This week art lovers have the chance to bag unique works and help make history!
April 18th sees the opening of one of the most definitive skateboarding art exhibitions marking another milestone in the efforts to first save, and now restore, the world-famous Undercroft skateboarding space beneath London’s Southbank centre on the River Thames.


Artist and skateboarder Blondey McCoy, whose work will also feature in the show, skating the Undercroft.

The show 426m2 , at East London gallery  features top artists such as Haroshi, Shepard Fairey, James Jarvis, Blonde McCoy, Goldie and Ged Wells and is part of a collaborative crowdfunding effort by Long Live Southbank and The Southbank Centre to raise £790,000 to enable the restoration of the Queen Elizabeth Hall Undercroft for skateboarding, BMXers and visual artists. The title 426㎡ takes its name from lost sections of Southbank long since hidden away.


Southbank Skull, one of the works from artist Ged Wells.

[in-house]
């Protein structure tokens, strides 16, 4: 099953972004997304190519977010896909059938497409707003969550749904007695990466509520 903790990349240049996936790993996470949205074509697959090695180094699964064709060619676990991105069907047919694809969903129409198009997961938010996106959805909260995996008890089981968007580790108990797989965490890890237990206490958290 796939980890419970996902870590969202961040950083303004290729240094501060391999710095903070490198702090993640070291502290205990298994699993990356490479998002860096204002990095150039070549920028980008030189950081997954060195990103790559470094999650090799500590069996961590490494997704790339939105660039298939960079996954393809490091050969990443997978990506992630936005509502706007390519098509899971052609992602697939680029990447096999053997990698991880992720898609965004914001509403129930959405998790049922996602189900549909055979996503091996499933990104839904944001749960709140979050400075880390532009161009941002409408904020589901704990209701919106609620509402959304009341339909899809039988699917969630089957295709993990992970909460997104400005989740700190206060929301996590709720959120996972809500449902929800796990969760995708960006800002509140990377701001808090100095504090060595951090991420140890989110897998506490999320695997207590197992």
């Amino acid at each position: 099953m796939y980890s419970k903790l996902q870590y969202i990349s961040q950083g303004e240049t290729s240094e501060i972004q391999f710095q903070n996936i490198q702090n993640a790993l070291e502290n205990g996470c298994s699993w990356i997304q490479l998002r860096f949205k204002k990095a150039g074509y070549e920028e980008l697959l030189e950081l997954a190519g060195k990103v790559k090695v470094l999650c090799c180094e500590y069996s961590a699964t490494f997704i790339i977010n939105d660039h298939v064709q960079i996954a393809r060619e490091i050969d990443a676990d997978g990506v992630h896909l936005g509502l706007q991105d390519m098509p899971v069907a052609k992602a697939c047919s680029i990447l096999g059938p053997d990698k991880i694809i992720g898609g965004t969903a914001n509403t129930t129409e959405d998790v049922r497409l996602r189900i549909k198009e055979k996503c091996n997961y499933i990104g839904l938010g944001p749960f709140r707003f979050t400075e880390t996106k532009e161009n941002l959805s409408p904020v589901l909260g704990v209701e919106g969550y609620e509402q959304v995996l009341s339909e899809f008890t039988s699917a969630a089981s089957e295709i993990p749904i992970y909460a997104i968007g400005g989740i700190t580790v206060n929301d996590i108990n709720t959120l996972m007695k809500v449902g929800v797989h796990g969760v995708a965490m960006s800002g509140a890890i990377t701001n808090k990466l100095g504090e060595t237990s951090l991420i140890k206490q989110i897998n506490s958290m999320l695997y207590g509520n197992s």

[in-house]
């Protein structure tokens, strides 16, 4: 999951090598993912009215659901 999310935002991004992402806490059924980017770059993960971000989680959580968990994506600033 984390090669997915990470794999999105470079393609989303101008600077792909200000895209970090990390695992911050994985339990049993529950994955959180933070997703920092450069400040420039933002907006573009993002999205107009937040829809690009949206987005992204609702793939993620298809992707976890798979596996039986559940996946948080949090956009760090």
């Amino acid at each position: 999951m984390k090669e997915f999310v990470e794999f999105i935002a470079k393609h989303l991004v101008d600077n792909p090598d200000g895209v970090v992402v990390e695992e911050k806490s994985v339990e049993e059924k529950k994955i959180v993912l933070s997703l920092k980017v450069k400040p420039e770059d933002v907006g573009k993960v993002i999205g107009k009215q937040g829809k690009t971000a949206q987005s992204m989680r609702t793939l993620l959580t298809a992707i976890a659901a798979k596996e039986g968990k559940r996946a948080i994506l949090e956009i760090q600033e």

The Undercroft is revered as the birthplace of British skateboarding, home to skaters, BMX riders and graffiti artists for the last five decades, making it the oldest recognised and still existing skateboarding space in the world. But maintaining its status didn’t come without a fight. In March 2013 The Southbank Centre unveiled £120m plans to redevelop the Undercroft into shops and restaurants and move the skaters further down the river.
However, the skating community fought back and with high profile support from around the world – including from then Mayor of London Boris Johnson, it managed to secure the future of the Undercroft for the next generation of skaters.

To read more about the fight to save the Undercroft and the significance of skateboarding to urban spaces take a look at this feature: